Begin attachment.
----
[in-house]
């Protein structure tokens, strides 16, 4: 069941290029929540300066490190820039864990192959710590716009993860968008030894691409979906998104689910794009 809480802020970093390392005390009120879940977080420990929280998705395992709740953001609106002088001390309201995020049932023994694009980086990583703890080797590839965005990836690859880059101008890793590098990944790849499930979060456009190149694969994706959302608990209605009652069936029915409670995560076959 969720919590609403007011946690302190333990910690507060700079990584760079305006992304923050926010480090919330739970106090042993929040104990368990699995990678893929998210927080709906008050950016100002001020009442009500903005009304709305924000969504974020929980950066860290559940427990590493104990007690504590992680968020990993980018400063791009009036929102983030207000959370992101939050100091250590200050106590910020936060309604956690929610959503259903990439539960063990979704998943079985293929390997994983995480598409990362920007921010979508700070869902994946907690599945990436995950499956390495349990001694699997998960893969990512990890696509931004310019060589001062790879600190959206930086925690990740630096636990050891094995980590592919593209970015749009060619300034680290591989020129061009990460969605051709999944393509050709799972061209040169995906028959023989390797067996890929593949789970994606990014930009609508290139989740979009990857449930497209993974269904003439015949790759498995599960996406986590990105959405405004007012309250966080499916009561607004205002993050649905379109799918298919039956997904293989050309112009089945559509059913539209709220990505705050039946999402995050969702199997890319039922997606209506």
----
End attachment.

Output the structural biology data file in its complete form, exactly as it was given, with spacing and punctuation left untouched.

[in-house]
């Protein structure tokens, strides 16, 4: 069941290029929540300066490190820039864990192959710590716009993860968008030894691409979906998104689910794009 809480802020970093390392005390009120879940977080420990929280998705395992709740953001609106002088001390309201995020049932023994694009980086990583703890080797590839965005990836690859880059101008890793590098990944790849499930979060456009190149694969994706959302608990209605009652069936029915409670995560076959 969720919590609403007011946690302190333990910690507060700079990584760079305006992304923050926010480090919330739970106090042993929040104990368990699995990678893929998210927080709906008050950016100002001020009442009500903005009304709305924000969504974020929980950066860290559940427990590493104990007690504590992680968020990993980018400063791009009036929102983030207000959370992101939050100091250590200050106590910020936060309604956690929610959503259903990439539960063990979704998943079985293929390997994983995480598409990362920007921010979508700070869902994946907690599945990436995950499956390495349990001694699997998960893969990512990890696509931004310019060589001062790879600190959206930086925690990740630096636990050891094995980590592919593209970015749009060619300034680290591989020129061009990460969605051709999944393509050709799972061209040169995906028959023989390797067996890929593949789970994606990014930009609508290139989740979009990857449930497209993974269904003439015949790759498995599960996406986590990105959405405004007012309250966080499916009561607004205002993050649905379109799918298919039956997904293989050309112009089945559509059913539209709220990505705050039946999402995050969702199997890319039922997606209506």